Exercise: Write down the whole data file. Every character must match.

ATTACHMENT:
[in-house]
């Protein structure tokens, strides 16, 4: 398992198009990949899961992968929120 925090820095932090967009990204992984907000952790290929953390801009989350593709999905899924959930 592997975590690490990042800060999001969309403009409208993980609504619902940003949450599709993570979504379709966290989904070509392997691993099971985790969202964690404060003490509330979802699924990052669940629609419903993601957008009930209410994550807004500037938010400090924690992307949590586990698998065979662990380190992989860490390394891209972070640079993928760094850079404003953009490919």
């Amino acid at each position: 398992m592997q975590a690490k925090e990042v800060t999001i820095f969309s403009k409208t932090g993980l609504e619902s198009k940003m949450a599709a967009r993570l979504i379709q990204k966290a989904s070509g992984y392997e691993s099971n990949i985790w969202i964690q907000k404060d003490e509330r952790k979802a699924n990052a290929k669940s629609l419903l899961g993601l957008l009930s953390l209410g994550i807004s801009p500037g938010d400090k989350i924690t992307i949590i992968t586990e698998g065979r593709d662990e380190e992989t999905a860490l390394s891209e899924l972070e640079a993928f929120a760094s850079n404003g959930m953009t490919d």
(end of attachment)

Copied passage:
[in-house]
């Protein structure tokens, strides 16, 4: 398992198009990949899961992968929120 925090820095932090967009990204992984907000952790290929953390801009989350593709999905899924959930 592997975590690490990042800060999001969309403009409208993980609504619902940003949450599709993570979504379709966290989904070509392997691993099971985790969202964690404060003490509330979802699924990052669940629609419903993601957008009930209410994550807004500037938010400090924690992307949590586990698998065979662990380190992989860490390394891209972070640079993928760094850079404003953009490919």
């Amino acid at each position: 398992m592997q975590a690490k925090e990042v800060t999001i820095f969309s403009k409208t932090g993980l609504e619902s198009k940003m949450a599709a967009r993570l979504i379709q990204k966290a989904s070509g992984y392997e691993s099971n990949i985790w969202i964690q907000k404060d003490e509330r952790k979802a699924n990052a290929k669940s629609l419903l899961g993601l957008l009930s953390l209410g994550i807004s801009p500037g938010d400090k989350i924690t992307i949590i992968t586990e698998g065979r593709d662990e380190e992989t999905a860490l390394s891209e899924l972070e640079a993928f929120a760094s850079n404003g959930m953009t490919d």